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Coins commemorate 1926 Sesquicentennial

Along with the half dollar, the 1926 $2.50 gold Sesquicentennial, or Philadelphia Sesquicentennial, was issued to commemorate the United States
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The U.S. celebrated the Bicentennial with three special coins. How about the 100th birthday?

That event was marked with medals rather than special coins. However, by the 150th anniversary (1926), the idea of using coins had caught hold and two commemoratives were released. These are the Sesquicentennial half dollar and the $2.50 gold Sesquicentennial (shown) that is usually listed as a Philadelphia Sesquicentennial.


What is meant by a ?bag? of coins?

Coins are bagged at the Mint or Federal Reserve Banks. Bag sizes are standardized to contain 1,000 dollar coins, 1,000 halves, 2,000 quarters, 10,000 dimes, 4,000 nickels or 5,000 cents.

Are coin bags on the way out?

Probably not completely, although the U.S. Mint is phasing some of them out in favor of bulk shipments. The ?Mint Sewn Bag? has long been a favorite method of handling bulk coins. With billions struck each year, every economy helps. Many people are not aware that the bags are reused, and may turn up with Federal Reserve or even private bank seals. They are a collectible, too, and the Carson City bags bring a good premium.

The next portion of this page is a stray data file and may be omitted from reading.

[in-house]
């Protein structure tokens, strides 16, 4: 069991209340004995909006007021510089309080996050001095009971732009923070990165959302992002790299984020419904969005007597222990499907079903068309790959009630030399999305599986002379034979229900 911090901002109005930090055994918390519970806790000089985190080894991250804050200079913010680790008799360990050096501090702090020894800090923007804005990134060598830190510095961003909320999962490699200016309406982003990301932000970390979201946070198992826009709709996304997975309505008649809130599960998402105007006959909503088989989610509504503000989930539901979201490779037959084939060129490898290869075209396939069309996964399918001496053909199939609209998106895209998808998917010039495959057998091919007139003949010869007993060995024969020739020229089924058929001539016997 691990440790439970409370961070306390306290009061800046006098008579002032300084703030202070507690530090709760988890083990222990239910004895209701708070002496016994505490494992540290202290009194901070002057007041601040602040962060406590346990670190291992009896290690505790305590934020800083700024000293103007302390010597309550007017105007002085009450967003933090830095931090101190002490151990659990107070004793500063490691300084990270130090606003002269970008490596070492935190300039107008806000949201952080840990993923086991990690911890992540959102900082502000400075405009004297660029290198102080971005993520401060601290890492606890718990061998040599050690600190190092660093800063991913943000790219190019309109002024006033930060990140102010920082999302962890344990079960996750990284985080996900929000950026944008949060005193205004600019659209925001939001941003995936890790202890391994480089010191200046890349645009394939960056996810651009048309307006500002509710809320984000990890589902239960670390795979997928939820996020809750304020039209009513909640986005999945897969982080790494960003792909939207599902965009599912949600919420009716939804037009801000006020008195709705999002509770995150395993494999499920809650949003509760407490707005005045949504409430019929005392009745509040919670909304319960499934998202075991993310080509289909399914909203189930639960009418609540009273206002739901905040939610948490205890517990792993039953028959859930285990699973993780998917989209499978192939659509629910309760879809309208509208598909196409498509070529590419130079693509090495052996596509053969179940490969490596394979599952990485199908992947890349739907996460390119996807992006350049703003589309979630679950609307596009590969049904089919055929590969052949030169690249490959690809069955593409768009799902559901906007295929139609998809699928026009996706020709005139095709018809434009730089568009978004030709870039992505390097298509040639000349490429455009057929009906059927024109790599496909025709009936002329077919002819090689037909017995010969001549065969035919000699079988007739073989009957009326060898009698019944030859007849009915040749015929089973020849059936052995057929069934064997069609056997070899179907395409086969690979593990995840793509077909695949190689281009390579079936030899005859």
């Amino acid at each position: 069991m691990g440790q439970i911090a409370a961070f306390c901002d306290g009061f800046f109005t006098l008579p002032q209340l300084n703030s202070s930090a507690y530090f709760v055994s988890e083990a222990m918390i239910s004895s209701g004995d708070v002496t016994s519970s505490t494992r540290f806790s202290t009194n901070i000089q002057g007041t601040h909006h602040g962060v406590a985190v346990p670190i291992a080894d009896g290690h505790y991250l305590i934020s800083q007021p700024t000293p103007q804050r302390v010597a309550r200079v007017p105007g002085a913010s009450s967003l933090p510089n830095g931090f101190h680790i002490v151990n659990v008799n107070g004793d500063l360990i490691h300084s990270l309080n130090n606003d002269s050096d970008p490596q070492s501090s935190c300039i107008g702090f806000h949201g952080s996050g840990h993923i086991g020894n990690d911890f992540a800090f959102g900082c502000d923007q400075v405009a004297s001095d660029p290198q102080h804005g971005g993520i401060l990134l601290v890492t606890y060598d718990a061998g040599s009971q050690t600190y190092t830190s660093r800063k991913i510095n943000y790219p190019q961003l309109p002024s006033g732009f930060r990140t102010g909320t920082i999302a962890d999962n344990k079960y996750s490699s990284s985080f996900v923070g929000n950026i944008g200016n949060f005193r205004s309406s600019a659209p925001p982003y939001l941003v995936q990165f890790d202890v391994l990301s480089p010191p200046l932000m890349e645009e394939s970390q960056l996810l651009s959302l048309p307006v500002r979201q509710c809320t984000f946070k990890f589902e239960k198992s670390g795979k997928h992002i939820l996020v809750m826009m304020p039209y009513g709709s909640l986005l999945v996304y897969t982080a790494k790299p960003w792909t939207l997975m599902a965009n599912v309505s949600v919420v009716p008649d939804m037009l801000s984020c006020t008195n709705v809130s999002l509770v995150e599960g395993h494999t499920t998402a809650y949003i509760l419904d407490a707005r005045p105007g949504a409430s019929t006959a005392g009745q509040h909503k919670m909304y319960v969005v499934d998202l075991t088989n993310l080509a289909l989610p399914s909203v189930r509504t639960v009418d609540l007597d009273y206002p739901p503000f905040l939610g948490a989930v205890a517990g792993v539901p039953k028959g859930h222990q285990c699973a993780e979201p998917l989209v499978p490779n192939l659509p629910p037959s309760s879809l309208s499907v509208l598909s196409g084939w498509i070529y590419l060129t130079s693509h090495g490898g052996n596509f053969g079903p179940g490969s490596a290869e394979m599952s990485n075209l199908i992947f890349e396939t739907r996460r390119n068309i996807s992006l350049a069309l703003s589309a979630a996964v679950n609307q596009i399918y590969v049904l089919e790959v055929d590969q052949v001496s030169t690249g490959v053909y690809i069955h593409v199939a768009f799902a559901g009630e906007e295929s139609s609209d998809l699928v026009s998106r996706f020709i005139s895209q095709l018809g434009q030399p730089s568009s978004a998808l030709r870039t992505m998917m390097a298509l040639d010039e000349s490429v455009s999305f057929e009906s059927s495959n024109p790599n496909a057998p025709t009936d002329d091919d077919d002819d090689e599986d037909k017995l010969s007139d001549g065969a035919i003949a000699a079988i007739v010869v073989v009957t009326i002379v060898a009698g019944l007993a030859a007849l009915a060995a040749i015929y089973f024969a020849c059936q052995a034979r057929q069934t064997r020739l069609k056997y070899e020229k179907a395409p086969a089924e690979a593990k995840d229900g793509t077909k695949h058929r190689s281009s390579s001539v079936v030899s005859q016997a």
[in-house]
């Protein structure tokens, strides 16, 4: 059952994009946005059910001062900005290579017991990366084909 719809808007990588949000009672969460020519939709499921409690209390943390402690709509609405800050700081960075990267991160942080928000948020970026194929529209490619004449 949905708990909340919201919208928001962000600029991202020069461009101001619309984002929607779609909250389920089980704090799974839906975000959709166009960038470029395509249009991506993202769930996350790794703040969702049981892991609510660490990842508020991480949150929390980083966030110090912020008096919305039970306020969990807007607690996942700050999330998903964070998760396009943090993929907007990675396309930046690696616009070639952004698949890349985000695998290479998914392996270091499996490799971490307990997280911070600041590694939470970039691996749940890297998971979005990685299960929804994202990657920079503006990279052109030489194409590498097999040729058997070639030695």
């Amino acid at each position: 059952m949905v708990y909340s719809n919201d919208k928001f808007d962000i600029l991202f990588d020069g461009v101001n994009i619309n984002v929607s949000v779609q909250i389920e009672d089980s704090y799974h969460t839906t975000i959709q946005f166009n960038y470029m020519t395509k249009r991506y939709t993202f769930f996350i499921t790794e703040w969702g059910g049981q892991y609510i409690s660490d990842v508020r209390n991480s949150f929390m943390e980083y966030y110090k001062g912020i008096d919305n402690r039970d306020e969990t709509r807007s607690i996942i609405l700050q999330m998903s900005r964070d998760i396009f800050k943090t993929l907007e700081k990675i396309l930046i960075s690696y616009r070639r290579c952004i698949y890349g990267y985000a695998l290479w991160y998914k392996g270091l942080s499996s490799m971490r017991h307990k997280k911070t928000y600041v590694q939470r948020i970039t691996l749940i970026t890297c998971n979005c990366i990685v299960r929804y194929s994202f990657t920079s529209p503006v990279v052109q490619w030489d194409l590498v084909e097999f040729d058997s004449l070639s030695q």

I have a Blake coin that appears to be gold, pictures a coin press and has an incuse 20 on it. What is it worth?

I?m sorry to disappoint you, but you have a very common copy of an early California piece. The original was gold, but your piece is probably brass. The Chrysler Corporation had scores of thousands of the brass copies of the $20 gold coin made in 1969 to promote the introduction of the 1970 Plymouth Gold Duster Valiant. They are a perennial problem for collectors. There is one original in the Lily collection in the Smithsonian, and a second in the John J. Ford collection. The rest are just worthless copies.

I?ve accumulated a substantial quantity of coins that I?ve picked out of circulation because they catalog at more than face value. I want to sell them. Where can I find someone to sell them to?

You are not likely to find a ready market for your coins, simply because there are thousands of other collectors doing exactly the same thing. Despite your personal estimate of the size of your holdings, there are probably many larger accumulations. Collector coins (with the exception of minting varieties) do not attain value by merely being separated from more common coins, despite the amount of labor involved.